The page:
Madison's credentials as a foodie town keep growing. Local chefs are earning national recognition; our markets and food carts show up in glossy cookbooks. Even the cheese curds at The Old Fashioned (where Andrew Zimmern couldn't get a table) got a shout-out on Food Network's "The Best Thing I Ever Ate."

Lately, Madison cooks and food writers have been taking promotion into their own hands. Four new food-centric books out this spring, three of them published locally, focus on the bounty both at home and abroad.

The friendly argument between recipe writer Irene Cash and photographer Victor Marsh about their latest collaboration revolves around what "Savoring the Harvest: The Sights and Sounds of the Farmers Market" should call itself.

Is it a farmers' market cookbook with color photographs? Or is it a glossy photo album with recipes?

Functionally, "Savoring the Harvest," published by Cuisine Capers Press in early April, is likely to find a home on the coffee table before it gets splattered in the kitchen. (Cuisine Capers is an imprint, or subset, of the publishing company Cash started in McFarland, Intrepid Ink.)

The book is full of lovingly framed, full-color macro shots of radishes, concord grapes, peppers in all the colors of the rainbow and deep purple eggplant. It's beautiful.

But though the recipes appear to progress roughly from spring to fall, there are no chapters, no table of contents, and little of Cash's voice in the recipes.

Cooks might instead take inspiration from a simple tomato and goat cheese tart, which uses puff pastry for ease and smashed, roasted garlic for flavor, or riff on dead-simple recipes for mushroom risotto, peas and pancetta or grilled corn with bacon butter.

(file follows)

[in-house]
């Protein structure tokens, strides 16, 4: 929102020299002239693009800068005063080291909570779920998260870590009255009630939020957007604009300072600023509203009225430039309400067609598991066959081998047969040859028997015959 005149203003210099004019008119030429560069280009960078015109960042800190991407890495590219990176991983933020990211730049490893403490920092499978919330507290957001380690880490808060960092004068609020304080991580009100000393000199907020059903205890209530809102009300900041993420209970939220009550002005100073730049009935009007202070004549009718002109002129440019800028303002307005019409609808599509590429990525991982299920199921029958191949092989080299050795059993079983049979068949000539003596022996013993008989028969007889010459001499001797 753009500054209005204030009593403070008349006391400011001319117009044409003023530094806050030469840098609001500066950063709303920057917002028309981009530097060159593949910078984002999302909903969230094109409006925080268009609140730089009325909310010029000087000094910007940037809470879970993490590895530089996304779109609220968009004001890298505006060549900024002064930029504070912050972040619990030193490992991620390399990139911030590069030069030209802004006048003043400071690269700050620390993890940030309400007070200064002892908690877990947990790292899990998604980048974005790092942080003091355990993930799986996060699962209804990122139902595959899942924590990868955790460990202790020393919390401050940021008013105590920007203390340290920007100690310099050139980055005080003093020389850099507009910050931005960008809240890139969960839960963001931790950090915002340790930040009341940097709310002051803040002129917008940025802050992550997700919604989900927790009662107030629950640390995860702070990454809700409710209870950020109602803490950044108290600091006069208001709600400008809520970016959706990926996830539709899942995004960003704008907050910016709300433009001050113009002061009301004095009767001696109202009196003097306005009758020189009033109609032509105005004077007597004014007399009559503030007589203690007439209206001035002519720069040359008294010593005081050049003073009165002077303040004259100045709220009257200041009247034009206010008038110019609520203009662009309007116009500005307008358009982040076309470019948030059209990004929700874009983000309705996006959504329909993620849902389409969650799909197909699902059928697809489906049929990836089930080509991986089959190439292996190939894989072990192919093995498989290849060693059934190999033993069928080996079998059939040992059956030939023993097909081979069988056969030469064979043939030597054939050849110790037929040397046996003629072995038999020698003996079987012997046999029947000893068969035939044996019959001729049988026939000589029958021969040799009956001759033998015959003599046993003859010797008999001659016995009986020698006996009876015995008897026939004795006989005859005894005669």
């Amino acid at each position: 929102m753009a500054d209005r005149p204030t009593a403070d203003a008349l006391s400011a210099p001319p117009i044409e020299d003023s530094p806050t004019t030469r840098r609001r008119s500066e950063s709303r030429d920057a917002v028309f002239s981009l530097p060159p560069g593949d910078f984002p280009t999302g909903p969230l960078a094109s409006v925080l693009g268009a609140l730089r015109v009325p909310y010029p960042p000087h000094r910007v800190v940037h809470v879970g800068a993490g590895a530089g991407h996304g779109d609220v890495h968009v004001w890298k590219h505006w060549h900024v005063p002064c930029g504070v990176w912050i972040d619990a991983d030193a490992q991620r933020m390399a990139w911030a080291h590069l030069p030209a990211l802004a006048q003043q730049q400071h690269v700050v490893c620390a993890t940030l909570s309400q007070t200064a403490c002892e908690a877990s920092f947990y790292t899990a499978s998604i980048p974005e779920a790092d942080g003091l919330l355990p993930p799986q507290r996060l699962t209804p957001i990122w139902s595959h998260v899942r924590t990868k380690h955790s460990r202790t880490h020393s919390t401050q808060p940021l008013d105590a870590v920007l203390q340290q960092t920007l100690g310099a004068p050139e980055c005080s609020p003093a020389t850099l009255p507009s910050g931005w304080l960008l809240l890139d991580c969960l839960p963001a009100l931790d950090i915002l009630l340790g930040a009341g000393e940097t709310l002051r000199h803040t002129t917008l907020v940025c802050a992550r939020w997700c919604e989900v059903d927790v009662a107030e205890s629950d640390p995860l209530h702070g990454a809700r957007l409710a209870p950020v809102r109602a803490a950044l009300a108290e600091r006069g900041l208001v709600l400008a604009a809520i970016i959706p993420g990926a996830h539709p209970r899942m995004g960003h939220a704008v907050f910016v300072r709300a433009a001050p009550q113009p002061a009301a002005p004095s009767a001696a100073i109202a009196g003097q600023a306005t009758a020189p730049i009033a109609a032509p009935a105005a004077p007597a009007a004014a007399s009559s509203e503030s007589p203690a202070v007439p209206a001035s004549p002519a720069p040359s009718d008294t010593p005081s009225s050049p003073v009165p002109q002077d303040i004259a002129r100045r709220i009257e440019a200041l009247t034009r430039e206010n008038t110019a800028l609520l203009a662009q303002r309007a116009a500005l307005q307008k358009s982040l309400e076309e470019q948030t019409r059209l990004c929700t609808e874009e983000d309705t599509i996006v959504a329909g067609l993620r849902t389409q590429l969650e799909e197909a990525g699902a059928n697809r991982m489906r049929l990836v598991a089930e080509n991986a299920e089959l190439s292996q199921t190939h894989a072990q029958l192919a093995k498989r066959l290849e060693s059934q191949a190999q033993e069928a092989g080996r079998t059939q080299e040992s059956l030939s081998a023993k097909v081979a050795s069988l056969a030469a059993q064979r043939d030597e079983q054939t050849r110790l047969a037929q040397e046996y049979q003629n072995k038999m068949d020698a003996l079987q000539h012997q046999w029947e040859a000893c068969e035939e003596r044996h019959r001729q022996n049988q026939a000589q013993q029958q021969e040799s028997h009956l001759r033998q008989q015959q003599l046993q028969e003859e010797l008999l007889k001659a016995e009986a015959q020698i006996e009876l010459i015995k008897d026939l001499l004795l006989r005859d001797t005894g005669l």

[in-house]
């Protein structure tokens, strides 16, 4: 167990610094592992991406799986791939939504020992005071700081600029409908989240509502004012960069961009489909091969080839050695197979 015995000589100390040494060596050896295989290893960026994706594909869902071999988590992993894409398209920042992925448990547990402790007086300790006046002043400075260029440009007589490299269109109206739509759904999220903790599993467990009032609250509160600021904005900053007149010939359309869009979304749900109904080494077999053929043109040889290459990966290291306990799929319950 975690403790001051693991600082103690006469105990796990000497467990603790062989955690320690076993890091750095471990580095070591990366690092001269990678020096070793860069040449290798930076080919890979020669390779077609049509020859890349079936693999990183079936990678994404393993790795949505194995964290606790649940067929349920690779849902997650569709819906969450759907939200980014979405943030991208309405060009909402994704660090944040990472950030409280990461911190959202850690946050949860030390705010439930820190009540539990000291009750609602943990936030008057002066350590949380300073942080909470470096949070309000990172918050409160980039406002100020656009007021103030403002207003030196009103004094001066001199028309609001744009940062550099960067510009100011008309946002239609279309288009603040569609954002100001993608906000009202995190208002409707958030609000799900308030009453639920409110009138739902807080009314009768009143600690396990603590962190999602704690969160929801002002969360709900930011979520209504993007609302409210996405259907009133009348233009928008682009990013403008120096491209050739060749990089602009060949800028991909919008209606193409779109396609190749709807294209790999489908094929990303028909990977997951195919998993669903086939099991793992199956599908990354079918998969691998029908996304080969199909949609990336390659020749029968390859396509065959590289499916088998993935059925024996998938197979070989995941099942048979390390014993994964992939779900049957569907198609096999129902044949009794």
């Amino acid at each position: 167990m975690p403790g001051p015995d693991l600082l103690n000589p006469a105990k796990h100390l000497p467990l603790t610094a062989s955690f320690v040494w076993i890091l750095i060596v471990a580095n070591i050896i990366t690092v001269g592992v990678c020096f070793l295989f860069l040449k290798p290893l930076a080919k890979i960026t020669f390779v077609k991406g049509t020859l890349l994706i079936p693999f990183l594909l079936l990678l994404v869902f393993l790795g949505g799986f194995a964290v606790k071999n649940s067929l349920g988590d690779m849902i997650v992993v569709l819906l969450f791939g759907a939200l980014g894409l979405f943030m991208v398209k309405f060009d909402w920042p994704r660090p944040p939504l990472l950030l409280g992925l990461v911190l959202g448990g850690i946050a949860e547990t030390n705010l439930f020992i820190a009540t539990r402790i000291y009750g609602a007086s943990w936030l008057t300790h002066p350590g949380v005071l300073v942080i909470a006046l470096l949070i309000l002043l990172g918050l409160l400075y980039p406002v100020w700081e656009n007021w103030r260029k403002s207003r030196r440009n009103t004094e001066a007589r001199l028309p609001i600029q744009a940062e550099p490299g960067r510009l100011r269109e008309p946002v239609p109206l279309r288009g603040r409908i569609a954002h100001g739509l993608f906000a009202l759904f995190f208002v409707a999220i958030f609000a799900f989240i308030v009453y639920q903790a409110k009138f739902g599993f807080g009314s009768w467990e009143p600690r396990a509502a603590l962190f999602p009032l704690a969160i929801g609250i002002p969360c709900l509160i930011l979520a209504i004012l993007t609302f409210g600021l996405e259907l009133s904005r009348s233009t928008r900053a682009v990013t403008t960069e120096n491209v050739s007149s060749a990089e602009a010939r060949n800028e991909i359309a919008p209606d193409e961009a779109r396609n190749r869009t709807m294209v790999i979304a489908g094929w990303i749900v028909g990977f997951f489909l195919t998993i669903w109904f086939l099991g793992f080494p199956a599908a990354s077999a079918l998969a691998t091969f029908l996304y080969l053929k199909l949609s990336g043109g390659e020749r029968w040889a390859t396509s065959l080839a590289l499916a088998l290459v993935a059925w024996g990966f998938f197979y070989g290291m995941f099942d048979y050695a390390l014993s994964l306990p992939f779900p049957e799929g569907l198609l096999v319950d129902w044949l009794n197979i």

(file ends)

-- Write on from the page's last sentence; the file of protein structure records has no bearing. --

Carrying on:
Savoring the Harvest

By Irene Cash and Victor Marsh

Cuisine Capers Press, $24.99

In her first solo cookbook project, "Homemade Snacks and Staples," local food writer Kimberly Aime extends the quirky identities she developed in her blog, Badger Girl Learns to Cook.

Wisconsin-born Aime is the Badger Girl, and her husband Jean-Paul is Manatee, because like the greens-loving water creatures he "consumes more spinach and lettuce than an average family of four." With her sensitivity to dairy and his to gluten, transforming their diets to "eat clean" seemed like a natural direction for the pair.

"Homemade Snacks," the result of that diet change, is part of the Living Free Guides, a series that includes books on home preserving, vertical vegetable gardening and backyard farming.

There are recipes for homemade Pop-Tarts ("toaster pastries"), mayonnaise, ketchup, yogurt, pickles and taco seasoning. A simple quesadilla recipe requires one to first make wheat tortillas ("packed with flavor ... light, chewy and moist") and stewed tomato salsa with black beans and corn.

Like Aime's blog, "Homemade Snacks" rings with the author's engaging voice, which is ever-present here. Triple Threat Apple Bread starts with a story about a botched audition for a Sondheim musical. She gets granola right on the sixth try, noting that Manatee ate every previous "flimsy, burnt and inedible" version. And like a good dairy state girl, she encourages readers to "go full-fat or go home."

Aime is adamant, if not outright preachy, about avoiding processed food, unnecessary chemicals, white sugar and white flour ("what your body sees is a bag of sugar"). Families who want to eat cleaner, as well as fans of Heidi Swanson's 101 Cookbooks blog and "Super Natural" cookbooks, will find a lot to like here.

Homemade Snacks and Staples

By Kimberly Aime

ALPHA, $20